This post is a part of Made @ HubSpot, an internal thought leadership series through which we extract lessons from experiments conducted by our very own HubSpotters.
Acquisition marketing campaigns are critical to bring in new customers and revenue. At HubSpot, we run these campaigns quarterly.
Despite the rapid cadence, every quarter we work to create new, remarkable ways of reaching, informing, and converting our audience.
I wrote this post to share with you how we crafted our latest acquisition campaign to hit and exceed our acquisition targets.
Establishing the Campaign
The beginning of our Q1 2020 Acquisition Campaign started with a blinking cursor. As we brainstormed how to start our research, we had a few inputs to work with.
First, we knew our target audience consisted of marketing managers, as we were re-launching our Marketing Hub Enterprise product that month.
At the very least, it was a motion that our audience was familiar with, which meant there was less of a barrier to show the value.
Additionally, seasonality played a large role in our planning. We wanted to build content to support marketers planning their strategies for the upcoming year.
With the combination of 1) a target audience, 2) an understanding of high-performing content types, 3) timing, and 4) our additional user research, we wanted to create a remarkable go-to resource for marketing managers building their strategies for the year.
Thus, the idea for “Not Another State of Marketing Report” was born.
In this article, I’ll talk through the report surveys and content, the web experience, the promotion, and the results. Hopefully, it gives you a peek behind the curtain and some inspiration for future campaigns.
Running the Surveys and Creating the Report Content
The first and most important thing about the content of this report was to start collecting survey data for analysis and visualization.
Working with our team at HubSpot Research, we ran our first survey in November/December of 2019 that went out to 3,400 global marketers.
After we sent out the survey, we talked about what might differentiate this content from other reports we had released in the past. While the data was valuable, we knew that data can be dull without human context or insights.
So, we brought in the humans.
Our first criterion for selecting our experts was their subject matter expertise. We had come up with a list of topics we wanted the report to cover (from SEO strategy to content marketing strategy and more) and wanted our experts to have deep and specific knowledge about the topic we chose them to represent.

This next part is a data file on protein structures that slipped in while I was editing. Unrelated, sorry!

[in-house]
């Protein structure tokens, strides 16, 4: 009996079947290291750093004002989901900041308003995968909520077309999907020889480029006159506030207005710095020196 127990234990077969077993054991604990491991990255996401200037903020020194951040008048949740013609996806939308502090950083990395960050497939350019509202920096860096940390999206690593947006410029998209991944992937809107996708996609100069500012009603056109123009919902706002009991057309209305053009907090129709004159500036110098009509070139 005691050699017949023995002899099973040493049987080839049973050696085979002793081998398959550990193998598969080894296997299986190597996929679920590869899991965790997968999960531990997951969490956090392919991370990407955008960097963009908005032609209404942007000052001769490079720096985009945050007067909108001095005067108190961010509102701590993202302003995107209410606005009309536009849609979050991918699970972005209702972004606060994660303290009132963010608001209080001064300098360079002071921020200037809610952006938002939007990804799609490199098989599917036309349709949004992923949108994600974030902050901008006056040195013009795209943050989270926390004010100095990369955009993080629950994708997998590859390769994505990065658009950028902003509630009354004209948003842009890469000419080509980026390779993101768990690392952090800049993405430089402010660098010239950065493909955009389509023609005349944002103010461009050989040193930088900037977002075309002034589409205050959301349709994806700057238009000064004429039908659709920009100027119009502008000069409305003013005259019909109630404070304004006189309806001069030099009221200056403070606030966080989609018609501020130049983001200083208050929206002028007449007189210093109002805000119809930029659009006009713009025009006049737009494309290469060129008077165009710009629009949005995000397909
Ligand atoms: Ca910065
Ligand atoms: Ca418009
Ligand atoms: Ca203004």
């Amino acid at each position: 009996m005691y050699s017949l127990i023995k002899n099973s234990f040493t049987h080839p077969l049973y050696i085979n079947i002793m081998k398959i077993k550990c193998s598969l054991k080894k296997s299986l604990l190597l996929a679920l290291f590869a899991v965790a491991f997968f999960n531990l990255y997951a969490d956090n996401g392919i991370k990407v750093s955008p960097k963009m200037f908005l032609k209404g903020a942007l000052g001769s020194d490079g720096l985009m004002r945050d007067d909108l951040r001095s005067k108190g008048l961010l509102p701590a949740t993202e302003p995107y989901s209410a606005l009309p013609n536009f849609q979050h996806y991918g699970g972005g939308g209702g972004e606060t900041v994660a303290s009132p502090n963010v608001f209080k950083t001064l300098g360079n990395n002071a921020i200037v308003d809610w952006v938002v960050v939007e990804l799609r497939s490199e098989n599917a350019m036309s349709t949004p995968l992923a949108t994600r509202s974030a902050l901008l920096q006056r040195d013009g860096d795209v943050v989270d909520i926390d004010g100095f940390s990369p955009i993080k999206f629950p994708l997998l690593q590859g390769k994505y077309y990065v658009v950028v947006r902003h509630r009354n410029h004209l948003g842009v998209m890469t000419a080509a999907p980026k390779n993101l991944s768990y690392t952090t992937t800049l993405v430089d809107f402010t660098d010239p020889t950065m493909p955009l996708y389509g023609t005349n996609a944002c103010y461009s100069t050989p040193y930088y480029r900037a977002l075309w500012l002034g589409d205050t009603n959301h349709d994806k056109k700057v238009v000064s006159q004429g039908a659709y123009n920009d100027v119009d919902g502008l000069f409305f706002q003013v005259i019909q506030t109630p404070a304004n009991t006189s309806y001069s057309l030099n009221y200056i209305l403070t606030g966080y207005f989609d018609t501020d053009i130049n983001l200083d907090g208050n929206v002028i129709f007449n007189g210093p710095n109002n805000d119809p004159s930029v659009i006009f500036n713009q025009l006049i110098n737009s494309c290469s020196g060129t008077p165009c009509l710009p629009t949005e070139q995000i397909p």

Our second criterion was seniority. We were crafting a report for higher-level marketing managers, directors, and VPs, so we wanted our experts to have a similar level of seniority.
We are fortunate enough to work with a lot of brilliant marketers at HubSpot, so eight of our experts were internal. The other two, Cynthia Price (VP of Marketing at Litmus) and Ellie Mirman (CMO at Crayon) were generous enough to offer their time when we asked them to share their expertise with us.
We interviewed each of our experts for about an hour, took detailed notes, and recorded the interview. We also shared the survey data with them to gather their commentary about the data points. Finally, we worked with the experts to craft detailed articles with their advice for the upcoming year.
We decided to leave these articles ungated on the web experience, so we optimized them for organic search with extensive keyword research. We’ve seen some exciting results from that play — generating over 15,000 backlinks in the first two months and taking the number three result for the search term “state of marketing”.
When we received the initial survey data, we were thrilled by the results — but knew we needed to take it one step further. So, we ran an additional survey in January to a North American database of marketers.
At this point, with the additional survey data and expert commentary, we sourced some quotes from experts across the industry. We ended up with a great group of contributors from Dropbox, Twilio, and more.
When all was said and done, we had 19,000 words worth of insights and 70+ data points.
Designing and Developing the Web Experience
Differentiating this campaign didn’t stop at the expert insights. We wanted to create an immersive web experience to pair with the report PDF.
The result was a fully custom web experience with a homepage, nine child pages for each article, and custom interactive form that follows the user in a non-intrusive banner. It was designed by an incredible lead designer, and built from the ground up by three developers. (It’s better seen than described, so I’ll leave you with this.)
We were curious about what kind of conversion rates this custom web experience could drive.
To date, the homepage of the report is converting at around 35%. This metric is calculated as the ratio of views vs. submission and is measured in HubSpot’s own HubSpot portal.